Equipment and Processing Report: Invisible Particulate
Scott Stoeffler, McCrone Associates, Inc., Westmont, Illinois
Pharmaceutical Technology - February 16, 2011
Q: My drug failed a light-obscuration test, but after I filtered the drug for microscopic particle counting, I couldn’t see any significant particulate on the filter. What might have caused the failure, and why is it not visible?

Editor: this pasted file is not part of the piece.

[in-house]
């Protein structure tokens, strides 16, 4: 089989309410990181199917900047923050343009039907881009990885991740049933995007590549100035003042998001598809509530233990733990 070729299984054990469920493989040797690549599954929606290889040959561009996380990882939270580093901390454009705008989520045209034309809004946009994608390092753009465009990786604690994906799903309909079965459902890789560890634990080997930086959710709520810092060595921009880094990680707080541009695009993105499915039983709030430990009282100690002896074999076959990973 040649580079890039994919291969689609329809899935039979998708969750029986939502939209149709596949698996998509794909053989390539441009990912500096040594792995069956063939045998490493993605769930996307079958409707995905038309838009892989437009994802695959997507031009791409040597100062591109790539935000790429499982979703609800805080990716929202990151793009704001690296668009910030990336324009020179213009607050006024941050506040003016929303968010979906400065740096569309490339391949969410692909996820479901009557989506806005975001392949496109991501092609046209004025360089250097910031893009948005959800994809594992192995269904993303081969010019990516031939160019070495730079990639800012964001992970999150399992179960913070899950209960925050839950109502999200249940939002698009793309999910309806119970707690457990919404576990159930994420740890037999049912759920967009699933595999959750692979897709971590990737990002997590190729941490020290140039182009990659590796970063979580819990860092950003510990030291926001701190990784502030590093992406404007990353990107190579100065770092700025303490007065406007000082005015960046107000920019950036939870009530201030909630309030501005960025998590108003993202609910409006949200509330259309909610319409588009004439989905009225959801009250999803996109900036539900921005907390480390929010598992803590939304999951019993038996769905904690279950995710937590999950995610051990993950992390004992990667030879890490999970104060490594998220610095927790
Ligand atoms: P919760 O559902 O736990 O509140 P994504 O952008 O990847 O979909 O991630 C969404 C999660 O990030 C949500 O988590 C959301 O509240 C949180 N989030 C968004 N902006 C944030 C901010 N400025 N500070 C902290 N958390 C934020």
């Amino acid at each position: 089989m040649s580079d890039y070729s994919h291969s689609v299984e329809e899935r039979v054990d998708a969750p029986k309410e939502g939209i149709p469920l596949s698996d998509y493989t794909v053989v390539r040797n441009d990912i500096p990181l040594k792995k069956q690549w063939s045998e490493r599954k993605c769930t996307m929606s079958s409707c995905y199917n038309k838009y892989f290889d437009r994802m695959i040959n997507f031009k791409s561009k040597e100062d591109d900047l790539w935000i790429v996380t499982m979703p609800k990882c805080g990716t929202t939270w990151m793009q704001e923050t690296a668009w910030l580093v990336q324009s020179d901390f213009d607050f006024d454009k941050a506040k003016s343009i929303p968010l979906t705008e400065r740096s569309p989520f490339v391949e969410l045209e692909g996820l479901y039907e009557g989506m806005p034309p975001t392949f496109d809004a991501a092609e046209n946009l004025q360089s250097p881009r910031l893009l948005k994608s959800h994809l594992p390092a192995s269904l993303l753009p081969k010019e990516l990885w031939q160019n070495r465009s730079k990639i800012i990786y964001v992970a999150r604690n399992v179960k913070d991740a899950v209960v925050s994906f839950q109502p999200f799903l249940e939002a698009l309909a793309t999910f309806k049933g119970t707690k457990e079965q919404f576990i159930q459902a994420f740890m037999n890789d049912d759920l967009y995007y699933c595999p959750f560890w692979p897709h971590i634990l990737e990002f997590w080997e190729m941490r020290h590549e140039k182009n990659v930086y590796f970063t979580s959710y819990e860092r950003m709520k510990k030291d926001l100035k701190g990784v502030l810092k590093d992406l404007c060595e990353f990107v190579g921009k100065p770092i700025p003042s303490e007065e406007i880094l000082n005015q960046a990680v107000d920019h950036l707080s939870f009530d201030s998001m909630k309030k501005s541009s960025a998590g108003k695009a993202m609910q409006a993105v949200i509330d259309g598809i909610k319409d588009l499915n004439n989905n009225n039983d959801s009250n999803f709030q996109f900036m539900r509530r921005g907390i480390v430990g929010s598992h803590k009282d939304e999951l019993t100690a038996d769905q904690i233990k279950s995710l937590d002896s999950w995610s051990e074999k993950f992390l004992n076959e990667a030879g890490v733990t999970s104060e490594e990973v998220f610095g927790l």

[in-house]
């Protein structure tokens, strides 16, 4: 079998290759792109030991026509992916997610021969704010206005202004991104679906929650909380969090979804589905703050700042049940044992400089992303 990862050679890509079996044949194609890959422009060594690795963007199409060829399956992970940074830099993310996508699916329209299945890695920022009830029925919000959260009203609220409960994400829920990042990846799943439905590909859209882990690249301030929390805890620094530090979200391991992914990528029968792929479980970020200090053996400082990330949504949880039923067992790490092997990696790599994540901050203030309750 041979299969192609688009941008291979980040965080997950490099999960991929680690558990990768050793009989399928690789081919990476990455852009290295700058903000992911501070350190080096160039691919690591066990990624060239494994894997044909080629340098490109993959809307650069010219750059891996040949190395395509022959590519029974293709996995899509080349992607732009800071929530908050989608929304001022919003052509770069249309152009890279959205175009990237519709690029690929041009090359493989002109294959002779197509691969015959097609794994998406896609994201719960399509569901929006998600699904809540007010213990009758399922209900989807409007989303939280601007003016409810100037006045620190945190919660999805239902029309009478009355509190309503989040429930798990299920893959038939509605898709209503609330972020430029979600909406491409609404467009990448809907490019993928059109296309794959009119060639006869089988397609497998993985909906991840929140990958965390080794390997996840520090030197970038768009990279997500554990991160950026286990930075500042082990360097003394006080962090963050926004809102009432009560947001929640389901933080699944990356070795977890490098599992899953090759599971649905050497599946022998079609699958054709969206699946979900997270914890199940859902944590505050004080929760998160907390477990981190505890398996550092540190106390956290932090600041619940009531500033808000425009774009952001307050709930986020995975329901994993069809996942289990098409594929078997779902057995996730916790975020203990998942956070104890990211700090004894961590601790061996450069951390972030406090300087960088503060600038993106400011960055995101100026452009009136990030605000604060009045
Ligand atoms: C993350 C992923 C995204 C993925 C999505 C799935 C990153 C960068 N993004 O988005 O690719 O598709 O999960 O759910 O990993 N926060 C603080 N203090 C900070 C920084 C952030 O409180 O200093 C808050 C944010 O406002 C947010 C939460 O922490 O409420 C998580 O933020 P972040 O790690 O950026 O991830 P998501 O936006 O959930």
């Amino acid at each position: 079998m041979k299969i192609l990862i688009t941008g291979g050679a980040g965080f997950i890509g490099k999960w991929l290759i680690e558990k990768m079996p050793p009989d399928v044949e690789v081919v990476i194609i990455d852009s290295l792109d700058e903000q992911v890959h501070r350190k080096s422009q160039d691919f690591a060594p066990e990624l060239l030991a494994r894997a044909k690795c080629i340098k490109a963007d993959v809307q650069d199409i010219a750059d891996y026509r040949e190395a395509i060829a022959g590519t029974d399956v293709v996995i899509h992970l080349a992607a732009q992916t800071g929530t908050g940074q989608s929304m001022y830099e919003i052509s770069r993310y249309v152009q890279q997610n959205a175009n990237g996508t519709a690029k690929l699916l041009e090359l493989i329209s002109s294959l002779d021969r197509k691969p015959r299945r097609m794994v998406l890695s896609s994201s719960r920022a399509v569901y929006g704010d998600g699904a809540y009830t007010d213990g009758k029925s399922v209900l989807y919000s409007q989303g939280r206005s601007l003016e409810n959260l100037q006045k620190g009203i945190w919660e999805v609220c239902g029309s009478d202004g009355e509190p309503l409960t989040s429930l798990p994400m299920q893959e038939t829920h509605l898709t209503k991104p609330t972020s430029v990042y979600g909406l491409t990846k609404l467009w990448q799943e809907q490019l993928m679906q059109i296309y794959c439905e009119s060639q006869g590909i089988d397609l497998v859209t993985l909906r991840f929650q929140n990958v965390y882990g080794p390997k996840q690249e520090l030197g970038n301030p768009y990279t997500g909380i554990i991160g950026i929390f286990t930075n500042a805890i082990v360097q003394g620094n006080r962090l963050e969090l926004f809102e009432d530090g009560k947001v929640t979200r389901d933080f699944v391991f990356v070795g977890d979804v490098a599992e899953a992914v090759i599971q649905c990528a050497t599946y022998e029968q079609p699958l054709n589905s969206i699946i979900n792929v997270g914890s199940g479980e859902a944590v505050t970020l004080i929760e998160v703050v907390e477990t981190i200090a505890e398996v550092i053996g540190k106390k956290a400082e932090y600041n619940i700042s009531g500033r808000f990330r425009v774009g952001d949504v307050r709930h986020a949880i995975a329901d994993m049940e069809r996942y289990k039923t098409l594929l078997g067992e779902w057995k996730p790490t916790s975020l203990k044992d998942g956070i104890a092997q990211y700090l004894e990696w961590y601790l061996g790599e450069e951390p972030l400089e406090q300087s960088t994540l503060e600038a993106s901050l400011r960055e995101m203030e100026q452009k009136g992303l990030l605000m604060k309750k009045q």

A: One possibility is that what caused the failure was not solid particulate. A light-obscuration test can respond to droplets of suspended liquid (e.g., silicone oil in an aqueous product or water in an oil-based product), or even to air bubbles, as if they were solid, discrete particles. Air bubbles, of course, vanish completely upon filtration, water evaporates, and residual oil typically is not visible on the standard mixed-cellulose ester (MCE) filters used for USP microscopic particle counts. Even on a membrane filter made of a smooth material such as polycarbonate, oil residue from a filtered product may not be visible.